Seventy feet above the beautiful Sessions Canyon is a 375-feet long pedestrian bridge – which happens to sway with a gust of wind (or thanks to mischievous “friends”). This 106-year-old hidden gem has gained some recent popularity, and offers up a gorgeous view, but will certainly terrify those with a fear of heights. A peaceful departure from SDCC, the bridge shows off the splendor of San Diego. Thanks to Atlas Obscura and Hidden San Diego for the tips on this one.
Indoor Skydiving Experience
Just because you put on a cape and pair of red trunks doesn’t make you Superman. But even though you can’t stop bullets, you can simulate Supes’ power of flight at the iFLY Indoor Skydiving Experience. Gather your closest flying superfriends, for $80 each, and feel the sensation of floating weightless in in these vertical wind tunnel. I can tell you, it’s harder than it looks, but feels incredible. Just don’t go trying to test out Superman’s bulletproof powers afterwards.
Ghosts and Gravestones Tour
After a long day at the con, you can hang out at a local spot, and engage in some celeb sightings. Or you can head to a local haunt for some ghost sightings. Personally, I prefer the latter and am always up for a tour of the spooky side of San Diego. There are many supposedly haunted locations in town (the aforementioned Whaley House, the Gaslamp Museum at the Davis-Horton House, Horton Grand Hotel, Hotel del Coronado, Pioneer Park, El Campo Santo Cemetery, etc), and it seems nearly as many tour companies.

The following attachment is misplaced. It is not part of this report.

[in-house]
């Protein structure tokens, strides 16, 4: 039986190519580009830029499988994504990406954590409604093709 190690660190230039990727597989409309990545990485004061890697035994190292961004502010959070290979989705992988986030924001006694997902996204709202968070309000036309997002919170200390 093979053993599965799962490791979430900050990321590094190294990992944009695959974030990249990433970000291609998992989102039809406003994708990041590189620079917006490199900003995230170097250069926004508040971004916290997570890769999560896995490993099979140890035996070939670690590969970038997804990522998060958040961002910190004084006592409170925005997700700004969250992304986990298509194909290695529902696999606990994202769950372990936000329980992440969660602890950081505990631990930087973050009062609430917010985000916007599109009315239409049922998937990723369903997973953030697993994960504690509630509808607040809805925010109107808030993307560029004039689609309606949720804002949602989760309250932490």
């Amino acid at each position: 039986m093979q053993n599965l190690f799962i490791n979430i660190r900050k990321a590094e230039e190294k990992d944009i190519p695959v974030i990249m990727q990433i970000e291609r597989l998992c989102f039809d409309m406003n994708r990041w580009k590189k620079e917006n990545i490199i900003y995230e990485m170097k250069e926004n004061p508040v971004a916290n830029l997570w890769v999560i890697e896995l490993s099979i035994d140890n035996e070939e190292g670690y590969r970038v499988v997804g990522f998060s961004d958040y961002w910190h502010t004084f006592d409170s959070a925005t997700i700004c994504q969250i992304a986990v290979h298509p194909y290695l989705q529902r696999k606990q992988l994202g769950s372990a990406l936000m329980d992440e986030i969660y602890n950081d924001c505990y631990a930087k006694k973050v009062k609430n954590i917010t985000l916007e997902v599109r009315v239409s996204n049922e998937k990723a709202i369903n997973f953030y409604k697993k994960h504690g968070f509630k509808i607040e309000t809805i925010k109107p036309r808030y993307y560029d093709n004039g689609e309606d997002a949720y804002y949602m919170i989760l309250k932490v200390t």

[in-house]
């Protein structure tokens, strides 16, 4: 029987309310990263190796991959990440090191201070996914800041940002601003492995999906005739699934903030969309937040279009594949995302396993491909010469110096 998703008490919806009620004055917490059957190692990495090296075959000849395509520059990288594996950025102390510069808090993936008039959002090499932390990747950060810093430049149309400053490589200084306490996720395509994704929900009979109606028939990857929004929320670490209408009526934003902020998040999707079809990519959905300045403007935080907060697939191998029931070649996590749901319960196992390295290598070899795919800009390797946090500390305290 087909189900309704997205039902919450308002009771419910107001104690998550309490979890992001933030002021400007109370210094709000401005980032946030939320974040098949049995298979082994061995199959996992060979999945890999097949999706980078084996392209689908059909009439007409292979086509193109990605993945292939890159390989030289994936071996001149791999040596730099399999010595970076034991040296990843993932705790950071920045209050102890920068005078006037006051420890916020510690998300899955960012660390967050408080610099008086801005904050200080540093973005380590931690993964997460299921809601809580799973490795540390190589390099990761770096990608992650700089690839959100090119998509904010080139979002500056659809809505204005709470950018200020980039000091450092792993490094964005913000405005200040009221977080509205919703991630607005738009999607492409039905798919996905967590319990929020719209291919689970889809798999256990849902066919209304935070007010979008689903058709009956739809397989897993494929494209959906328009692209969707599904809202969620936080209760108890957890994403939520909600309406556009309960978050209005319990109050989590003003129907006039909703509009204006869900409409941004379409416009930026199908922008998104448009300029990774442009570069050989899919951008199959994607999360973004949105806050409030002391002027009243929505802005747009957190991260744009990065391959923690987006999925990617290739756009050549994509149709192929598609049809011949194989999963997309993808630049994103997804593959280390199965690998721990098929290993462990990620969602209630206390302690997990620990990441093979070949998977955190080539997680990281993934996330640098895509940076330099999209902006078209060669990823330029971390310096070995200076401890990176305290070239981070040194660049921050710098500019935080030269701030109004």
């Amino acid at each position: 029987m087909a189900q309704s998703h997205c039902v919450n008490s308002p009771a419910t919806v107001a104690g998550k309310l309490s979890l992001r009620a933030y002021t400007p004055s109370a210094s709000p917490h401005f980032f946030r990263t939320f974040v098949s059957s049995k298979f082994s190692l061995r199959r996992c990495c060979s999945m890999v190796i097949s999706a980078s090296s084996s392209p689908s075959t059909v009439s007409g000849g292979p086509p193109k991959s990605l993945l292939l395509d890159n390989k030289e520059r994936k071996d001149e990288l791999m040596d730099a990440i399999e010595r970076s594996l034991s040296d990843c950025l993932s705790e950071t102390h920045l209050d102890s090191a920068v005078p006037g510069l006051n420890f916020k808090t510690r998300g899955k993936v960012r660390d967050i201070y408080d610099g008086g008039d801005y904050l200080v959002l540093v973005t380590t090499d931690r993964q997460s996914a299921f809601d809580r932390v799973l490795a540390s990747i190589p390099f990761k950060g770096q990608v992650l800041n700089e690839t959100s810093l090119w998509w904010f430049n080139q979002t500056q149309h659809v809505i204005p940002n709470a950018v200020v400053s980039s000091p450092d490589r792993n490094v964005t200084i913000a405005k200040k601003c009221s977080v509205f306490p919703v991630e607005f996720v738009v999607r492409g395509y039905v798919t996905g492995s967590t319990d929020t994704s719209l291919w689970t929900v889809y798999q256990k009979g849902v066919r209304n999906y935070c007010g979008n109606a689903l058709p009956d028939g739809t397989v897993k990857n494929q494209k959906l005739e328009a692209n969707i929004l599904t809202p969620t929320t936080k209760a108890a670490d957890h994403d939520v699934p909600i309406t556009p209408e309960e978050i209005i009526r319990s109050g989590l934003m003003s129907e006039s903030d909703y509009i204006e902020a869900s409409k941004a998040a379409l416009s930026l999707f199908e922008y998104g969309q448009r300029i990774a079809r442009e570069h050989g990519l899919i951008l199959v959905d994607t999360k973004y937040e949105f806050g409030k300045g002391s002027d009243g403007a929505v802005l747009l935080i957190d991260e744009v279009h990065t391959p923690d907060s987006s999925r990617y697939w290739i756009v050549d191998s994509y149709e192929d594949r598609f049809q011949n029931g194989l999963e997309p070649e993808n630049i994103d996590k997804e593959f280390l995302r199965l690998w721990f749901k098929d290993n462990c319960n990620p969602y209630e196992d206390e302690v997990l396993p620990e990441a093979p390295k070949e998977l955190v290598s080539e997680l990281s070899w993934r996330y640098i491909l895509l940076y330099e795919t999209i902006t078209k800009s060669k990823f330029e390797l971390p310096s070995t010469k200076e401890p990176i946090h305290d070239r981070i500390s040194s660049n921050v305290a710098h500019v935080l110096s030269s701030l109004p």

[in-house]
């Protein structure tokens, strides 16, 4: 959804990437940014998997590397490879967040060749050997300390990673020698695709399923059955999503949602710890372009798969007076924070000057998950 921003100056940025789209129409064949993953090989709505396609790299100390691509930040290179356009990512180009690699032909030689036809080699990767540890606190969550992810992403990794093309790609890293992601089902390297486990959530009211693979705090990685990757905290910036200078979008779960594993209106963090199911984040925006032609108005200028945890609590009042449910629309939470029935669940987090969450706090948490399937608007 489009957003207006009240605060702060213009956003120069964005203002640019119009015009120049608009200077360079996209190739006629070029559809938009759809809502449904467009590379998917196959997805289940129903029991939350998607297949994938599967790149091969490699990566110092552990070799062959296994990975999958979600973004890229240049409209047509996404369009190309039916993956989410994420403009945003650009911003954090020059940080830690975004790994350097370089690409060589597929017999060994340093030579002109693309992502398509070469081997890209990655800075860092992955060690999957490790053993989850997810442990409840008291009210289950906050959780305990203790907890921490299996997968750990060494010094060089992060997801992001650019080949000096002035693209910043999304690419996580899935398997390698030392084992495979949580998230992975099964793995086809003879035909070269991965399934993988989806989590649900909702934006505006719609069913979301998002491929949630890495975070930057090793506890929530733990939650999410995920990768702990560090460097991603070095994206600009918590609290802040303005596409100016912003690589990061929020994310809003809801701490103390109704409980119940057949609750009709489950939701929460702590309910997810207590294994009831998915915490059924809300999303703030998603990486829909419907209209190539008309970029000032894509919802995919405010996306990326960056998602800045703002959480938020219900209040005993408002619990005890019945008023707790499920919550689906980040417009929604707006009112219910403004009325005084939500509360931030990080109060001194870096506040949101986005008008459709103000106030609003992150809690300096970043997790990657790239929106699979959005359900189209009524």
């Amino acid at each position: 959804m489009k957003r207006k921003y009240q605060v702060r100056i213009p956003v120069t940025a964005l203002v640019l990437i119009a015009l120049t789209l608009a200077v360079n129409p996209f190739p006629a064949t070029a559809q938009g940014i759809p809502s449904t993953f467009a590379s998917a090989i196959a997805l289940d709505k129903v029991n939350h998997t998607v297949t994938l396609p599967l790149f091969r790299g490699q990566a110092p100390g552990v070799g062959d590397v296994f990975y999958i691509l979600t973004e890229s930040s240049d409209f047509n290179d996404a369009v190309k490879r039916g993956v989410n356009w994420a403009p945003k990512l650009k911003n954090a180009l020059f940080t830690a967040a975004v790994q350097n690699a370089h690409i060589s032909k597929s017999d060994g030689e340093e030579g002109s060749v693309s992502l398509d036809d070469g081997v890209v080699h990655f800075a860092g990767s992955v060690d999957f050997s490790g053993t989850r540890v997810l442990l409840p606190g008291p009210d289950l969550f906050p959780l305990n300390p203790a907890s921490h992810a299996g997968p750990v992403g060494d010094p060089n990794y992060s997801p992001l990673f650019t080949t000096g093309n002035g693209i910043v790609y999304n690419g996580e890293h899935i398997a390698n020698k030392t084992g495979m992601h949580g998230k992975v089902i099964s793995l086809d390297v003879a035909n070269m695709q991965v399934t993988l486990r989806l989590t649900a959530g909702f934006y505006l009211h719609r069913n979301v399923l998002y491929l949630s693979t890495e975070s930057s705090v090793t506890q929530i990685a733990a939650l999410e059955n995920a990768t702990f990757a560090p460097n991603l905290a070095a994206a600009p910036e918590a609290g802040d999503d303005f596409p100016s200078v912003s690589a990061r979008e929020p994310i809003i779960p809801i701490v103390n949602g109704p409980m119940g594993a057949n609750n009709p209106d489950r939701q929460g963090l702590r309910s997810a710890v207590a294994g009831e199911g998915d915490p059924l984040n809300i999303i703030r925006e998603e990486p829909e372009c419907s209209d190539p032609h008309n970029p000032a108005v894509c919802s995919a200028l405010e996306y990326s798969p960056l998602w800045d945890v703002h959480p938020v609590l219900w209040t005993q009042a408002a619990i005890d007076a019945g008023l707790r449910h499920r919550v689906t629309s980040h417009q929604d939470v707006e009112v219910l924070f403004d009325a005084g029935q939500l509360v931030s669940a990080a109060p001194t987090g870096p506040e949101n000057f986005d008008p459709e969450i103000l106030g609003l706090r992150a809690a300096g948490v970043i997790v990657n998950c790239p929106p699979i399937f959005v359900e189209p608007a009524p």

My favorites have a heavy dose of factual history, coupled with alleged paranormal sightings. I recommend the hour-and-half Ghosts and Gravestones Tour ($28-$42), which certainly indulges in some theatricality with its Gravedigger Guides but gets the history largely right as you hit popular hot spots. Just don’t show up dressed as John Constantine lest you scare away the specters.